Weight guessing and arm construction

Two questions from a newbie. I've read Robot Builder's Bonanza (at least as far as I can understand without getting my hands dirty) and I've been
working on a designs for a custom arm.
--
The book mentions the vicious circle of weight vs. power - making the
bot stronger necessitates a larger motor and sturdier construction which
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You can trade off weight for power, but you can also trade off power for speed. If you robot doesn't have to go fast, you can use a smaller motor, and add an extra stage in your geartrain.
You need to sit down with a calculator and a tablet of graph paper. Figure out the torque you need for each joint, and the speed the joint needs to turn, and then calculate how much power you need from the motor. Add an extra 50% or so to overcome friction.
You don't have to make your arm heavy to make it strong. Look at a construction crane. It is extremely strong, yet is very light. This is because it uses cross bracing and tension cables to give it strength. You need to do the same. A hollow tube is almost as strong as a solid rod. An L-shaped angle is stronger than a flat panel, and an I-beam is stronger still. If you need more strength, don't make your metal thicker, just add an extra angle or brace.
You should also consider "worst-case" vs "normal-case". The worst case is when your arm is fully extended horizontally, trying to lift the maximum payload. But do you really need to lift so much weight when it is fully extended? Can you design your robot's workflow so that situation is avoided? For instance, can heavier objects be located close to the robot, and lighter objects located further away?
If you seldom have to work with heavy loads at full horizontal extention, you can use a smaller motor, and handle the rare cases by over-volting your motor. For instance, if you have a 12 volt power supply, you can use a 6 volt motor, and use 50% duty cycle PWM to keep it to 6 volts 99% of the time. But when you really need some extra power, you can give it the full juice for a few seconds. You should only use this technique if the motor will have time to cool off between surges, so you don't burn it up.
    -bob
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I have too been thinking of building an arm for a mobile robot base (on wheels). I have been looking at different motor technologies for the arm, and have also noticed the problem of construction weight and torque. Its no good to have an arm that just have enough power to lift itself.
What kind of motors do people use in arms? I have looked at servos, but the bigger ones from e.g. hitec and futaba cost around $80 each. And I have still not understood how much they can hold. The torque is specified in oz-inch (or kg-cm metric), but what does this really mean? It is easy to misunderstand that if you build an arm that you translate the torque directly to the weight of the arm and what it is supposed to hold, but that cant be quite right, since I would assume the torque would be less the longer from the motor the weight is. The oz-inch implies to me that it would able to lift oz amount of weight of the arm was 1 inch long. Is this correct? (If you look at the metric measures they are in kg/cm which is always a higher number since 1 cm = 0.39 inches). Since the weight is distributed along the arm (can vary since joints are always heavier because of new servos), I guess you would have to consider the total weight as being the sum of weights in a ratio to the distance of the joint. It this correct?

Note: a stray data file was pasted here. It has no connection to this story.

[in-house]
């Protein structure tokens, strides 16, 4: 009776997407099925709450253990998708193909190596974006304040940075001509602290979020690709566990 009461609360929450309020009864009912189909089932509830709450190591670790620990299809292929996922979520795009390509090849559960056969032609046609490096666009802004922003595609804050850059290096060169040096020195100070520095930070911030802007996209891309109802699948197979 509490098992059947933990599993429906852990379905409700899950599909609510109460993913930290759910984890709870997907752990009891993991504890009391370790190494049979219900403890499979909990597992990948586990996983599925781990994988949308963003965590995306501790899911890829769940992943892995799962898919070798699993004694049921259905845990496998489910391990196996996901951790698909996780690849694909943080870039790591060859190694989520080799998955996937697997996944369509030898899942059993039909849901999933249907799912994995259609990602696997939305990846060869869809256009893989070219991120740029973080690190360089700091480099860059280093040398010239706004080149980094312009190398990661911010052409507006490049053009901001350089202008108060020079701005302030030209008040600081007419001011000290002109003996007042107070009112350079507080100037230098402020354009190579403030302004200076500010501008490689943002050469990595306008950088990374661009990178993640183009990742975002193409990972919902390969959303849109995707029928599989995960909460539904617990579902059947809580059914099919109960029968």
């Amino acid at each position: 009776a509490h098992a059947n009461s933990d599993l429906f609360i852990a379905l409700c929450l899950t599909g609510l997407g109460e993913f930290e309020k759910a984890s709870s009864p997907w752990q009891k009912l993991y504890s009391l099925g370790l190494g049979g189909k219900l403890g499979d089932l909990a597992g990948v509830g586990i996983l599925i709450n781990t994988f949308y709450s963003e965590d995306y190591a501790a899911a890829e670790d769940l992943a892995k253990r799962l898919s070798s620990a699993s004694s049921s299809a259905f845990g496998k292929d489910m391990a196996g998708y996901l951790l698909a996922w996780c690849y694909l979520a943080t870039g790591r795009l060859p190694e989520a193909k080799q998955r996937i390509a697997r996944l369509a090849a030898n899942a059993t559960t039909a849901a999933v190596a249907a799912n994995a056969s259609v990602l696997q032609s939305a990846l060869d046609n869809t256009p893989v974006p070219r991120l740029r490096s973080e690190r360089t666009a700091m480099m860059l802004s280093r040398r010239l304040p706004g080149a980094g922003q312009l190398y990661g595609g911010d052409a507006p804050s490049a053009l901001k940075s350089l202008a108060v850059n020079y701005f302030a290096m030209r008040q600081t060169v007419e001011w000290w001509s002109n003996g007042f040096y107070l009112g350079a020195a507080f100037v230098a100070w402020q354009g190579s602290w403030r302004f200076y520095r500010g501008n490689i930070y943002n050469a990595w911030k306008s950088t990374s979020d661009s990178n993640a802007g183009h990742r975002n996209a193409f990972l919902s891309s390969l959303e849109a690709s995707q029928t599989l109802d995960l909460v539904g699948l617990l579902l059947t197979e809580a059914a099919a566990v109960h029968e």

In that case, if I ignore this distributed weight but look at a linear extension of the torque, and take an example servo like the Hitec HS-645MG which has 133.31 oz/inch (at 6v). Would a 10 inch arm (25.4 cm) be able to lift 13.3 oz? (0.37 kg).
Can anyone clarify? It seems to me that you need some really powerful servos to be able to make an arm that could lift e.g. 5 kg.
I have also learned that you need metal gears for heavy torque, as plastic can easily get stripped. Although people in the RC environment recommend servos with one plastic gear so that it gets stripped rather than having the whole motor ruined when the weight gets too high (too bad about those porcelain plates the robot was holding :-)
Most joints seem to benefit from the servo sitting inside the frame of the arm (e.g. elbow), but servos only have one fitting to fasten the frame too it. Are there any servos that have a run-through axle so that one could fasten the frame on each side of the servo? I would also assume that fastening the frame on only one side would easily add sideforce to the whole servo axle, maybe even break it?
Best regards, JC
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Hi JC
If you want more power then you have to have more room and accept the extra weight. Choose your motor by referencing the max power figure which will be an rpm and a torque. eg: a 2" frame DC cheapy, 0.726 lb in at 4289 rpm (You do have the amps available we hope), calculate the max speed you require, say 60 rpm and hence the gear reduction 4289/60q:1 multiply by the power 0.726 lb.in x 71=4.4 foot.lbs, reduce that by the efficiency of your chosen reduction gear system, guess 70% and you have 3 foot pounds at 1 rps. Then check the stall torque, say 4.27 lb.in (assuming you have tens of amps), and get 17.5 foot pounds. Consider whether your gear train/arm can handle that kind of power :o)
best regards
Robin G Hewitt
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